Culture Magazine

Forecasting For a Favorable Miss

By Realizingresonance @RealizResonance

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Photo courtesy of iStockphoto.

Humans excel at judgmental errors by our very nature. Cognitive biases are a fact of the human condition, afflicting even the most intelligent amongst us. The disciplines of psychology and behavioral economics have uncovered a vast array of biases, with over 100 distinct flavors of cognitive dissonance listed on Wikipedia (“List of Cognitive Biases”). Several of these biases are of concern to the professional forecaster, who must not only take steps to prevent these from distorting their predictions, but also contend with forecast consumers who may hold biased evaluations of forecaster performance. A textbook I have on forecasting suggests steps to avoid the problems of inconsistency bias, conservatism bias, recency bias, availability bias, anchoring bias, illusory correlations, search for supportive evidence, regression effects, attribution bias, optimism bias, underestimating uncertainty, and selective perception (Madridakis, Wheelwright, Hyndman 500-501). It is a good rule of thumb for forecasters to overcome biases. Nevertheless, my experience as a practitioner of foresight has taught me that avoiding bias in forecasting is not always so clear cut.

Sometimes meteorologists intentionally bias their own weather forecasts. Why do they do this? One of the earliest articles I ever posted on the Realizing Resonance Philosophy Blog was titled, Favorability Bias in Forecasting. In it I claimed that, “favorability bias is the tendency to view a forecast with greater criticism when the actual results are unfavorable to a preferred outcome than if the forecast misses by an equivalent amount in a favorable direction.” Favorability bias is a phenomenon that I have experienced in the world of business forecasting, and to explain this I used the hypothetical analogy of precipitation predictions and our preference for which side they end up erring on. This is what I wrote back in November 2010:

“Where I live, in the Seattle area, people often complain that the weather forecasts are less than accurate. But the degree to which one becomes irritated with an incorrect weather report depends on what the weather is actually like. Would you rather get a weather forecast that predicts a rainy day that turns out to be sunny, or a sunny day that turns out to be rainy? I suspect most people would prefer the former option, because most people generally prefer dry days over wet ones.” (Endicott)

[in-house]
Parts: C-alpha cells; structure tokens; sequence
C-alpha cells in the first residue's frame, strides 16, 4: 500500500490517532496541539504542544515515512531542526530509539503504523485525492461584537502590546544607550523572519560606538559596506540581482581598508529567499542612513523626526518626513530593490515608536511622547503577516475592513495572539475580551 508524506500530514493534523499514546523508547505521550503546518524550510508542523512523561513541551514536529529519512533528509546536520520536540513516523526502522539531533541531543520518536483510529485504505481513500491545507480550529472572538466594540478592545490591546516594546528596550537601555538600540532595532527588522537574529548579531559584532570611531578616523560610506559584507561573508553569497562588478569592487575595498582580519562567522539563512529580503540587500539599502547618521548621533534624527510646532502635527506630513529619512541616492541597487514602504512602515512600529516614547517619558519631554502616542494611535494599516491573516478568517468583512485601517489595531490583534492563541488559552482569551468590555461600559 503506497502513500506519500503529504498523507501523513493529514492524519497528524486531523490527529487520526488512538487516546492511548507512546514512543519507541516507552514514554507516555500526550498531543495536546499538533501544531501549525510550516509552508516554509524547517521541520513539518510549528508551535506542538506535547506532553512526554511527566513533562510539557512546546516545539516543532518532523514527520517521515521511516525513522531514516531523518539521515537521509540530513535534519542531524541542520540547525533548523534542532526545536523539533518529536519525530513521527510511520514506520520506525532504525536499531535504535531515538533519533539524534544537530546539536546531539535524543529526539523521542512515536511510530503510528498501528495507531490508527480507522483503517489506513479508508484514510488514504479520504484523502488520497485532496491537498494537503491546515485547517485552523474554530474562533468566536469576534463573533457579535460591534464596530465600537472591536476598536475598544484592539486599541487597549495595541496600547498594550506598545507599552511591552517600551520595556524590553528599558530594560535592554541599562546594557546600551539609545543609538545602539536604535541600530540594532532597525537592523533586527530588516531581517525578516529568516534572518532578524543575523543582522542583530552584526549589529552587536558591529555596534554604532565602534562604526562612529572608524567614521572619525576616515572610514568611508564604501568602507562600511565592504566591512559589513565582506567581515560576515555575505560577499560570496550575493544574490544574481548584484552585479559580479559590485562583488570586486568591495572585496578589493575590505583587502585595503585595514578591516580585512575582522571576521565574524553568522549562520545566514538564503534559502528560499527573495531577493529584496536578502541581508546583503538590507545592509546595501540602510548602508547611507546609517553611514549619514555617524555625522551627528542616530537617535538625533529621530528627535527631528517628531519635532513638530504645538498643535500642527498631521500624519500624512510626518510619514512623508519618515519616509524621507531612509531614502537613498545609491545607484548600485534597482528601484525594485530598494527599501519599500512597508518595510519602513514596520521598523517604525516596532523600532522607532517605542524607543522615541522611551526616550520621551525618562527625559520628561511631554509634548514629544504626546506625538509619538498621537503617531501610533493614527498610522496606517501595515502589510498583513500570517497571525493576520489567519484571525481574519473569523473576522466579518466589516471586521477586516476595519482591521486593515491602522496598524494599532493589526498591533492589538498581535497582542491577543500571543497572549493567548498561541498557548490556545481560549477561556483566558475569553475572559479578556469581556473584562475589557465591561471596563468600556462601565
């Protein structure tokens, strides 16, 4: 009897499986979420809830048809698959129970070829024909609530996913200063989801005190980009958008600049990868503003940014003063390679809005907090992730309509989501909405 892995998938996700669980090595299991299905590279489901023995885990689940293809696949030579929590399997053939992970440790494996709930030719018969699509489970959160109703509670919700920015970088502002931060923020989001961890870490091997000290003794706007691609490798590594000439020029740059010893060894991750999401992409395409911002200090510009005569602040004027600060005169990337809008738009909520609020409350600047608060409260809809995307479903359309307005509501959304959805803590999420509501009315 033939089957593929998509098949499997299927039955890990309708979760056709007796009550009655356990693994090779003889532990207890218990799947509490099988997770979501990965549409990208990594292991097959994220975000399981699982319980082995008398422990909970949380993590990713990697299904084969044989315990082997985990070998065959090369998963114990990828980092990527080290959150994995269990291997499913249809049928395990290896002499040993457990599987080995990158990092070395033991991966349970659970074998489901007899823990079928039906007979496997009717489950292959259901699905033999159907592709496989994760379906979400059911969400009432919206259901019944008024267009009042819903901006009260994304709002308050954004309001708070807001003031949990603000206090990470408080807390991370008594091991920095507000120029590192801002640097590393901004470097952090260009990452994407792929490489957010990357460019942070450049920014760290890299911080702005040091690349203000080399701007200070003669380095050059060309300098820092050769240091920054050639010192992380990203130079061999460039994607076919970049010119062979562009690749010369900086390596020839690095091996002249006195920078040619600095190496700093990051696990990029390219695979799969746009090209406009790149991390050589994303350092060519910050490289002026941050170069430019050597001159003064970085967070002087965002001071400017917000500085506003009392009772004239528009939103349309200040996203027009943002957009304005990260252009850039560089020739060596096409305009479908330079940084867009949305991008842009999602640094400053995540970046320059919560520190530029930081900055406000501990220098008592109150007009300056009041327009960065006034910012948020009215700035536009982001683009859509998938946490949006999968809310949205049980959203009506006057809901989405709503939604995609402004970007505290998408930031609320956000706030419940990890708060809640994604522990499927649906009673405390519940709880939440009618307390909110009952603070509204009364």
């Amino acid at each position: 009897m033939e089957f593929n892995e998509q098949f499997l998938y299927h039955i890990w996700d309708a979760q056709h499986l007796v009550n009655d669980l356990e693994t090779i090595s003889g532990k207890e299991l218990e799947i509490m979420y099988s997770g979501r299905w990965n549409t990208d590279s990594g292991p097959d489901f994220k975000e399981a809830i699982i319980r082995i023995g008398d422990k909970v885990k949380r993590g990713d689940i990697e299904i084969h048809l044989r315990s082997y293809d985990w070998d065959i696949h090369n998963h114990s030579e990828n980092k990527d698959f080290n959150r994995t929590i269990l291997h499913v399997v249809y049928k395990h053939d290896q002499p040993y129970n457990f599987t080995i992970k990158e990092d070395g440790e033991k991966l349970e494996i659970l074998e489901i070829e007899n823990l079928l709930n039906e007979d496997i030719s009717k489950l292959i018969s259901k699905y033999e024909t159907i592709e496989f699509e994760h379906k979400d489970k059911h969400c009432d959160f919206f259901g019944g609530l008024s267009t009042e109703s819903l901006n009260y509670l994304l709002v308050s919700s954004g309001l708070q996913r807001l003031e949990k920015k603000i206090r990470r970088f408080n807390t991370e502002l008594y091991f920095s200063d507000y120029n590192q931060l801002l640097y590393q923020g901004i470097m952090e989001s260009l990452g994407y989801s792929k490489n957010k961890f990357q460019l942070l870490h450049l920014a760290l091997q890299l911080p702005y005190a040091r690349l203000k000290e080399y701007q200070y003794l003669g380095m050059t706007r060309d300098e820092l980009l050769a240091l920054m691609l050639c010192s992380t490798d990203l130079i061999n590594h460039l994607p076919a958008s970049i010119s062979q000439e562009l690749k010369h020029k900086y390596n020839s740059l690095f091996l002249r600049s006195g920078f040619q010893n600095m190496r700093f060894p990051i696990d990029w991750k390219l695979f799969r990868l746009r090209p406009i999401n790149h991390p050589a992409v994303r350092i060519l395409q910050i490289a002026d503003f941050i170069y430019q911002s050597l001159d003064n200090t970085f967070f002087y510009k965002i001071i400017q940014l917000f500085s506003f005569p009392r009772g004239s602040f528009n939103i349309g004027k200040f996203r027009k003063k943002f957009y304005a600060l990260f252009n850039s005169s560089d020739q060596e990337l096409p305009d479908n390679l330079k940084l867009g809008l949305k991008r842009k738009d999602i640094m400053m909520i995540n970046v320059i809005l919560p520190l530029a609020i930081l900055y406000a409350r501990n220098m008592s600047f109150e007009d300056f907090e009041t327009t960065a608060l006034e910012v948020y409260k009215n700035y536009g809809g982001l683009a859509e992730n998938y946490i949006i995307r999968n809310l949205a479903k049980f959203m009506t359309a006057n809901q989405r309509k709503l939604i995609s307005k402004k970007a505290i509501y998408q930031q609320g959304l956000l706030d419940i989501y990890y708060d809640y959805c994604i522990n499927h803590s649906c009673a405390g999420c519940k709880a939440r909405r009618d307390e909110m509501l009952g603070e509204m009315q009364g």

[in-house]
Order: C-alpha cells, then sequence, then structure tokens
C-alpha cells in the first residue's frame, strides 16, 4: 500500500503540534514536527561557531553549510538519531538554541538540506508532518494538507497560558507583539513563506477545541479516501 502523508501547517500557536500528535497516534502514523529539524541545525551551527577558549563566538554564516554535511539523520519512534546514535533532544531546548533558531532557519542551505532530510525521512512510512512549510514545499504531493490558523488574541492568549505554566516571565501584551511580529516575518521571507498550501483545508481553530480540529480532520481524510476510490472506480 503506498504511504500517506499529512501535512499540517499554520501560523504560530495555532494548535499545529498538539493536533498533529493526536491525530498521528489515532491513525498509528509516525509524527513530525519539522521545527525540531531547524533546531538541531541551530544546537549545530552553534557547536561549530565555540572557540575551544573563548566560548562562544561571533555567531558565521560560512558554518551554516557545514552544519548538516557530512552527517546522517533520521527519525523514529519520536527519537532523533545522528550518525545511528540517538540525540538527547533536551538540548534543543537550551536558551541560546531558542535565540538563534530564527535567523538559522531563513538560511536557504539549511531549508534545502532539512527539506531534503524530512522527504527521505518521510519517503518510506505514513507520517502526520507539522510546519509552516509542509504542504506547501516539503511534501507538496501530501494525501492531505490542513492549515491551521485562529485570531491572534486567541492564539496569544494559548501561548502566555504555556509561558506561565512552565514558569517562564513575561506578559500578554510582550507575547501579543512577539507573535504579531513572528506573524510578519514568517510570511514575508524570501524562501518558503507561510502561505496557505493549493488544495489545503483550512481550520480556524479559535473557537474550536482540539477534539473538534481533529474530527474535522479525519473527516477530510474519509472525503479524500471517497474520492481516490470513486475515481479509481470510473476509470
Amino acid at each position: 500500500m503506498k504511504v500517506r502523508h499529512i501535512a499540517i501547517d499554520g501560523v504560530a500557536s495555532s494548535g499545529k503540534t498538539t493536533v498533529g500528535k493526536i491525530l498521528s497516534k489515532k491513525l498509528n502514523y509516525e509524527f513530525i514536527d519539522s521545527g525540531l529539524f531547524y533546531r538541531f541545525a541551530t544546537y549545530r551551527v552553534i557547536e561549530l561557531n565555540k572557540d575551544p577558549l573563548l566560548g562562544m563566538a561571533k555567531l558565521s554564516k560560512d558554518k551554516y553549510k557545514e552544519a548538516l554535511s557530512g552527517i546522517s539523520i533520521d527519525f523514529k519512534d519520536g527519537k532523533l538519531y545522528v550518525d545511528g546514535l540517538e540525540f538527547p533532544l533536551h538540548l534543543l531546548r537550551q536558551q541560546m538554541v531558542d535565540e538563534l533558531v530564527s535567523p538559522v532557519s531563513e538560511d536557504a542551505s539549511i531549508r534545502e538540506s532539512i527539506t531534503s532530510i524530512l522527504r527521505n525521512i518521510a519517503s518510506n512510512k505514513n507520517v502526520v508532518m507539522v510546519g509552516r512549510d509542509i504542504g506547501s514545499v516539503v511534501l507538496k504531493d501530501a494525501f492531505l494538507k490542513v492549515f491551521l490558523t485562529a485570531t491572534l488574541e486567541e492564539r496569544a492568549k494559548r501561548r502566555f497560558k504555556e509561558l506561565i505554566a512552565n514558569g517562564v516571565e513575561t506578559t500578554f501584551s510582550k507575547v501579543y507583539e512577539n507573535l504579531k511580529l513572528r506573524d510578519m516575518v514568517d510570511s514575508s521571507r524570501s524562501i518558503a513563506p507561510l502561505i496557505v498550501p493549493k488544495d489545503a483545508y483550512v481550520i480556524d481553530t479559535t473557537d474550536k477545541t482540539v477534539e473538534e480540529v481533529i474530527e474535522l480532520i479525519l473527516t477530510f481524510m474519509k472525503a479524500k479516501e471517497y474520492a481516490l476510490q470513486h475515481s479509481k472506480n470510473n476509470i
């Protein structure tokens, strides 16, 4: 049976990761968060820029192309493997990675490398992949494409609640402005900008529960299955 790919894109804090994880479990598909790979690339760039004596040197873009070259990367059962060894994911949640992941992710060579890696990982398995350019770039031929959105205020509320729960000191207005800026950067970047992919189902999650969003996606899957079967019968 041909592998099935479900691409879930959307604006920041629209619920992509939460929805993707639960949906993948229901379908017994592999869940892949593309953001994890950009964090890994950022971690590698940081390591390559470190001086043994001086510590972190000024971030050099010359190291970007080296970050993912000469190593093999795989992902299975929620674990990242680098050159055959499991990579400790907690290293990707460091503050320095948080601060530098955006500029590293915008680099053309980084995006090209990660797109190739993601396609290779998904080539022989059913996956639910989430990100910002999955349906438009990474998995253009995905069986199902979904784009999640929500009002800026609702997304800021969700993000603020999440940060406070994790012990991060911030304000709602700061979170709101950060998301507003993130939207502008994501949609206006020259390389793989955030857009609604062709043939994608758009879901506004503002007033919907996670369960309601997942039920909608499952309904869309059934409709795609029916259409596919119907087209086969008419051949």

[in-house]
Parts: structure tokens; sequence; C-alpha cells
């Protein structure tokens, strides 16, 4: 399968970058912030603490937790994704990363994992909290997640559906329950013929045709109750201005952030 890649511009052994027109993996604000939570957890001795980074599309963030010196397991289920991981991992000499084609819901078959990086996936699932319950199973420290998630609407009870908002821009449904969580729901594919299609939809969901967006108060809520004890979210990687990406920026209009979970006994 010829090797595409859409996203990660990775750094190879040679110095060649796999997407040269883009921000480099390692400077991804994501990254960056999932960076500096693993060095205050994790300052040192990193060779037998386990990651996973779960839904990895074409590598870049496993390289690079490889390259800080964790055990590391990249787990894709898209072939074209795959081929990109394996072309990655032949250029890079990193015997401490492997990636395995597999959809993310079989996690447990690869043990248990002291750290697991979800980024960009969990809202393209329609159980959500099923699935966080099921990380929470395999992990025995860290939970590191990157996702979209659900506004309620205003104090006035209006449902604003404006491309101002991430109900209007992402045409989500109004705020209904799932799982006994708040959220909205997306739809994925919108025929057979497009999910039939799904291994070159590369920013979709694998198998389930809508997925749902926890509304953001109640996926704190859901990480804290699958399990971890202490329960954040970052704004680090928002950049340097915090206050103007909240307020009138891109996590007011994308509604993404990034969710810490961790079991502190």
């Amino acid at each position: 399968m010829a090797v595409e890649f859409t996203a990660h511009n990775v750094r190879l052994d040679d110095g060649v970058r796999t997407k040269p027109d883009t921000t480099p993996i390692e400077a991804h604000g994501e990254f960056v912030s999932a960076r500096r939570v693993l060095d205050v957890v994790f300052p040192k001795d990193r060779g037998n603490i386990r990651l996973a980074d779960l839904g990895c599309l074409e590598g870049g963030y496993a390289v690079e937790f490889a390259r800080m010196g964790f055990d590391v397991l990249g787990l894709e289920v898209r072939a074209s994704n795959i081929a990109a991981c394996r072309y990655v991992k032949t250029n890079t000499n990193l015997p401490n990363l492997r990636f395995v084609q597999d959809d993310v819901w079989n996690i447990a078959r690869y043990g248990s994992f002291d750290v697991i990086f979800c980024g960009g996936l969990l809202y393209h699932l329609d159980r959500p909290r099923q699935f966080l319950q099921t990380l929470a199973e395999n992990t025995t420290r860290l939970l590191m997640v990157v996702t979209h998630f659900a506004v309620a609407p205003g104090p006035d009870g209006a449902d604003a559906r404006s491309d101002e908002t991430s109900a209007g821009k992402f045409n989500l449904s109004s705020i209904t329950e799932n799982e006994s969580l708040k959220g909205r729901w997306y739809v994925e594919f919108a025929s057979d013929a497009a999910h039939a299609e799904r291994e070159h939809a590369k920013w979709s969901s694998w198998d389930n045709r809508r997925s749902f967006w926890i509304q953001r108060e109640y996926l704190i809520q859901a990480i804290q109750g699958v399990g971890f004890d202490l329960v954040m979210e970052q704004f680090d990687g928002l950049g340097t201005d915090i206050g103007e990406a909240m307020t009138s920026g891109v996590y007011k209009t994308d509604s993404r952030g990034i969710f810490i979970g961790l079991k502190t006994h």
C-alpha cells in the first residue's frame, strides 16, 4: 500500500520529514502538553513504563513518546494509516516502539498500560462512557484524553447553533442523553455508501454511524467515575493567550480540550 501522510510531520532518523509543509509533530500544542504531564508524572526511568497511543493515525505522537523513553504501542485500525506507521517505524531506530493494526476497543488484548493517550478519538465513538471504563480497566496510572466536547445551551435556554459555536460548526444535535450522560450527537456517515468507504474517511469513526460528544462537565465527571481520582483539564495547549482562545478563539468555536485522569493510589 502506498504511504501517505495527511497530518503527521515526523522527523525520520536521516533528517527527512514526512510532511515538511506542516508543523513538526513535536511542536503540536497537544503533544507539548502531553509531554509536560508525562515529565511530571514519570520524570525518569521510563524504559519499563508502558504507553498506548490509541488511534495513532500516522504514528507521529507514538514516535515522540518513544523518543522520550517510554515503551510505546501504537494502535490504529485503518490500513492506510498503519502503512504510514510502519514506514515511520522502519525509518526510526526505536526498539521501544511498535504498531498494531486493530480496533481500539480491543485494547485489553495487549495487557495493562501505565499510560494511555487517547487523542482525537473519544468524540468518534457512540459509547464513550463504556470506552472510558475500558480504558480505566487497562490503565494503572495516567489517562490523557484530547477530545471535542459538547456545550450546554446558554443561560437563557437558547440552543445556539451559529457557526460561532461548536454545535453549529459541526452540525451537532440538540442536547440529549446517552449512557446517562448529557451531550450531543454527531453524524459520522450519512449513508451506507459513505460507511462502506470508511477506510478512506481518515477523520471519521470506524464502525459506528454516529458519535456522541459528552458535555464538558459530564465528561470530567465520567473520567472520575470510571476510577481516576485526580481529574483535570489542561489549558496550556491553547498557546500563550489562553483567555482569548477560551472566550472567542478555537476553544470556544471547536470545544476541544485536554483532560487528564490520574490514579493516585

It turns out that my example of forecasting the rain is not just a thought experiment, but is actually a real issue that meteorologists take into account. I am reading superstar predictioneer Nate Silver’s new book, The Signal and the Noise: Why So Many Predictions Fail–but Some Don’t, and in the chapter on weather forecasting he describes a phenomenon called “wet bias.” When the publicly instituted National Weather Service forecasts a 20 percent chance of rain it actually does rain about 20 percent of the time, but when the private Weather Channel forecasts a 20 percent chance of rain it actually rains only about 5 percent of the time. The Weather Channel does this intentionally because their customers react negatively if they get rained out when they expected sun, while they feel jubilant about a sunny day that was supposed to be rainy. Also, for-profit meteorologists will bump a 50 percent chance of rain up to 60 percent or down to 40 percent, to avoid the appearance of indecisiveness. (Silver 133-136) Just as I suspected, although anticipating a favorability bias in customer evaluations of weather forecasts is probably a fairly intuitive assumption to make.

Silver (134) identifies the implication that, “forecasts ‘add value’ by subtracting accuracy.” At first this seems counterintuitive, because we should want the most accurate forecasts possible. The problem is that accuracy can only be judged in hindsight, while the value of a forecast is its usability in advance of the time when accuracy can be judged. Consider Cassandra, who correctly foresaw the trap of the Trojan Horse, but who was cursed by Apollo such that no one would listen to her. It doesn’t matter that Cassandra was perfectly accurate because she lacked credibility, peddling predictions that had no usability, no value. Credibility stands in as a proxy for anticipated accuracy. Philosopher of forecasting Nicholas Rescher (122) explains that a prediction’s ”eventual correctness, though crucial in the larger scheme of things, is an effectively impractical demand for all practical purposes. Precisely because it can be determined at the time, it is credibility that is the cardinal predictive virtue.”